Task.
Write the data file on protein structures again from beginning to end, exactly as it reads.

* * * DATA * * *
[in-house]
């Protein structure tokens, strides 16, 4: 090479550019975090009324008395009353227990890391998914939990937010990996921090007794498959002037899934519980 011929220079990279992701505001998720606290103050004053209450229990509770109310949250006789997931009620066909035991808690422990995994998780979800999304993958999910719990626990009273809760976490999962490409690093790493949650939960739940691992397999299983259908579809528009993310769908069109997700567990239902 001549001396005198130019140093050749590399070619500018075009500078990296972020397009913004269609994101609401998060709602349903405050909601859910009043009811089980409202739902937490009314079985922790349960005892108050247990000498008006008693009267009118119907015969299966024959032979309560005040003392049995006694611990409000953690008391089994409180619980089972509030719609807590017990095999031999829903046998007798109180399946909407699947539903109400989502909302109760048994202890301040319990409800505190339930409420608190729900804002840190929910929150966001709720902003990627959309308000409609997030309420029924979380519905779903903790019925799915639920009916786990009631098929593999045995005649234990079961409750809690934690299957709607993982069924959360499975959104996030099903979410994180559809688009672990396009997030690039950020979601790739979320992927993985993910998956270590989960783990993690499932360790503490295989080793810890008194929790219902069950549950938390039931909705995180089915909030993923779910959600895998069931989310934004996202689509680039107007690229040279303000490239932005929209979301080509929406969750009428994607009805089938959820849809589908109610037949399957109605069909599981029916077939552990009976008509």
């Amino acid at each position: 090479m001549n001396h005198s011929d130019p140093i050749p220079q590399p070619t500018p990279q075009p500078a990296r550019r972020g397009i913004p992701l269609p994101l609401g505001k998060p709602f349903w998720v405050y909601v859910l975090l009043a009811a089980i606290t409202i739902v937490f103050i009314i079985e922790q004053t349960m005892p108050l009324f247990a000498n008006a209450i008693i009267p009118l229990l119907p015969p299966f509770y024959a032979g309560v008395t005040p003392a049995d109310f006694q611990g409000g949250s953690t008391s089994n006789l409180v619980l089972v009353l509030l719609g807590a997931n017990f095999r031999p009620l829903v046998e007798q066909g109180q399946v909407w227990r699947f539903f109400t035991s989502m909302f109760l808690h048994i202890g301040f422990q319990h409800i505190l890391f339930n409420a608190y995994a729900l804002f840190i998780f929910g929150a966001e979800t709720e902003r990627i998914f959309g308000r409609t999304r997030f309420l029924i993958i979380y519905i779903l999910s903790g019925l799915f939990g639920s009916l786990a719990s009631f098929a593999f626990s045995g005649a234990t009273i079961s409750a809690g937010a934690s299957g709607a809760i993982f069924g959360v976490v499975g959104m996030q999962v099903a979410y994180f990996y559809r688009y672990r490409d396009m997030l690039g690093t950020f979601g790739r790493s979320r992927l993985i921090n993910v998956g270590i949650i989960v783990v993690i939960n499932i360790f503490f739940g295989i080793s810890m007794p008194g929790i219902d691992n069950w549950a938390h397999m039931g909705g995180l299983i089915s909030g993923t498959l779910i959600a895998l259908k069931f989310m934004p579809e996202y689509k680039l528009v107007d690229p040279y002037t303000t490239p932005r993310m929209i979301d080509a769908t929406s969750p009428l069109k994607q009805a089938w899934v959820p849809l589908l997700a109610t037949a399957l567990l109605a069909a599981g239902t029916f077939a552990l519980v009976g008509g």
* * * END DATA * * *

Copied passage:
[in-house]
């Protein structure tokens, strides 16, 4: 090479550019975090009324008395009353227990890391998914939990937010990996921090007794498959002037899934519980 011929220079990279992701505001998720606290103050004053209450229990509770109310949250006789997931009620066909035991808690422990995994998780979800999304993958999910719990626990009273809760976490999962490409690093790493949650939960739940691992397999299983259908579809528009993310769908069109997700567990239902 001549001396005198130019140093050749590399070619500018075009500078990296972020397009913004269609994101609401998060709602349903405050909601859910009043009811089980409202739902937490009314079985922790349960005892108050247990000498008006008693009267009118119907015969299966024959032979309560005040003392049995006694611990409000953690008391089994409180619980089972509030719609807590017990095999031999829903046998007798109180399946909407699947539903109400989502909302109760048994202890301040319990409800505190339930409420608190729900804002840190929910929150966001709720902003990627959309308000409609997030309420029924979380519905779903903790019925799915639920009916786990009631098929593999045995005649234990079961409750809690934690299957709607993982069924959360499975959104996030099903979410994180559809688009672990396009997030690039950020979601790739979320992927993985993910998956270590989960783990993690499932360790503490295989080793810890008194929790219902069950549950938390039931909705995180089915909030993923779910959600895998069931989310934004996202689509680039107007690229040279303000490239932005929209979301080509929406969750009428994607009805089938959820849809589908109610037949399957109605069909599981029916077939552990009976008509």
């Amino acid at each position: 090479m001549n001396h005198s011929d130019p140093i050749p220079q590399p070619t500018p990279q075009p500078a990296r550019r972020g397009i913004p992701l269609p994101l609401g505001k998060p709602f349903w998720v405050y909601v859910l975090l009043a009811a089980i606290t409202i739902v937490f103050i009314i079985e922790q004053t349960m005892p108050l009324f247990a000498n008006a209450i008693i009267p009118l229990l119907p015969p299966f509770y024959a032979g309560v008395t005040p003392a049995d109310f006694q611990g409000g949250s953690t008391s089994n006789l409180v619980l089972v009353l509030l719609g807590a997931n017990f095999r031999p009620l829903v046998e007798q066909g109180q399946v909407w227990r699947f539903f109400t035991s989502m909302f109760l808690h048994i202890g301040f422990q319990h409800i505190l890391f339930n409420a608190y995994a729900l804002f840190i998780f929910g929150a966001e979800t709720e902003r990627i998914f959309g308000r409609t999304r997030f309420l029924i993958i979380y519905i779903l999910s903790g019925l799915f939990g639920s009916l786990a719990s009631f098929a593999f626990s045995g005649a234990t009273i079961s409750a809690g937010a934690s299957g709607a809760i993982f069924g959360v976490v499975g959104m996030q999962v099903a979410y994180f990996y559809r688009y672990r490409d396009m997030l690039g690093t950020f979601g790739r790493s979320r992927l993985i921090n993910v998956g270590i949650i989960v783990v993690i939960n499932i360790f503490f739940g295989i080793s810890m007794p008194g929790i219902d691992n069950w549950a938390h397999m039931g909705g995180l299983i089915s909030g993923t498959l779910i959600a895998l259908k069931f989310m934004p579809e996202y689509k680039l528009v107007d690229p040279y002037t303000t490239p932005r993310m929209i979301d080509a769908t929406s969750p009428l069109k994607q009805a089938w899934v959820p849809l589908l997700a109610t037949a399957l567990l109605a069909a599981g239902t029916f077939a552990l519980v009976g008509g």